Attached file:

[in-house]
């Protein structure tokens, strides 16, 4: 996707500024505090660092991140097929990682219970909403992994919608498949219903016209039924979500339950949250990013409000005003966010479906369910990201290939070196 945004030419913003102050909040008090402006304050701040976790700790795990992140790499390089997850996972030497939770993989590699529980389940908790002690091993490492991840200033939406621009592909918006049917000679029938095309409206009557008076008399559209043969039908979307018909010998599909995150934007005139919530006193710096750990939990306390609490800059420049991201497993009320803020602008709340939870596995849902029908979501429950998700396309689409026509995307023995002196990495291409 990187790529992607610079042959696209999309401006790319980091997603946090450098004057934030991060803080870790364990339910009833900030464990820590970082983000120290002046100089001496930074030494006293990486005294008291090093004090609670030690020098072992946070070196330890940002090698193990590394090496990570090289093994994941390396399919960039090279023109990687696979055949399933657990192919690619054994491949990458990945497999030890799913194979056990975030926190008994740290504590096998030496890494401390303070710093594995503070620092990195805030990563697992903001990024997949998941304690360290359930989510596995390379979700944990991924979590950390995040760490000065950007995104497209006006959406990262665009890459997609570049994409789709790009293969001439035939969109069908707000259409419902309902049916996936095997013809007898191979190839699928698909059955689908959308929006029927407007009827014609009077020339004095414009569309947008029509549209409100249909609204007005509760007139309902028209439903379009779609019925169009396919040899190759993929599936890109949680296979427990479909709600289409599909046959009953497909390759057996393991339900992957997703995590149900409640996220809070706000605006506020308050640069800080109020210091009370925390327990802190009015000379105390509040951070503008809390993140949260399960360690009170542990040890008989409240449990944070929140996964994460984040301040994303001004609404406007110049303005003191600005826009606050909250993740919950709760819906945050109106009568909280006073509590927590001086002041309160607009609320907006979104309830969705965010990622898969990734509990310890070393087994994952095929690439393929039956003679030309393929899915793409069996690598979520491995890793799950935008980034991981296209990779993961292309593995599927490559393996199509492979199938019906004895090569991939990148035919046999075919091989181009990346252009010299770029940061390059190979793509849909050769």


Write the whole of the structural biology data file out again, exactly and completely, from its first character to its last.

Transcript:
[in-house]
């Protein structure tokens, strides 16, 4: 996707500024505090660092991140097929990682219970909403992994919608498949219903016209039924979500339950949250990013409000005003966010479906369910990201290939070196 945004030419913003102050909040008090402006304050701040976790700790795990992140790499390089997850996972030497939770993989590699529980389940908790002690091993490492991840200033939406621009592909918006049917000679029938095309409206009557008076008399559209043969039908979307018909010998599909995150934007005139919530006193710096750990939990306390609490800059420049991201497993009320803020602008709340939870596995849902029908979501429950998700396309689409026509995307023995002196990495291409 990187790529992607610079042959696209999309401006790319980091997603946090450098004057934030991060803080870790364990339910009833900030464990820590970082983000120290002046100089001496930074030494006293990486005294008291090093004090609670030690020098072992946070070196330890940002090698193990590394090496990570090289093994994941390396399919960039090279023109990687696979055949399933657990192919690619054994491949990458990945497999030890799913194979056990975030926190008994740290504590096998030496890494401390303070710093594995503070620092990195805030990563697992903001990024997949998941304690360290359930989510596995390379979700944990991924979590950390995040760490000065950007995104497209006006959406990262665009890459997609570049994409789709790009293969001439035939969109069908707000259409419902309902049916996936095997013809007898191979190839699928698909059955689908959308929006029927407007009827014609009077020339004095414009569309947008029509549209409100249909609204007005509760007139309902028209439903379009779609019925169009396919040899190759993929599936890109949680296979427990479909709600289409599909046959009953497909390759057996393991339900992957997703995590149900409640996220809070706000605006506020308050640069800080109020210091009370925390327990802190009015000379105390509040951070503008809390993140949260399960360690009170542990040890008989409240449990944070929140996964994460984040301040994303001004609404406007110049303005003191600005826009606050909250993740919950709760819906945050109106009568909280006073509590927590001086002041309160607009609320907006979104309830969705965010990622898969990734509990310890070393087994994952095929690439393929039956003679030309393929899915793409069996690598979520491995890793799950935008980034991981296209990779993961292309593995599927490559393996199509492979199938019906004895090569991939990148035919046999075919091989181009990346252009010299770029940061390059190979793509849909050769």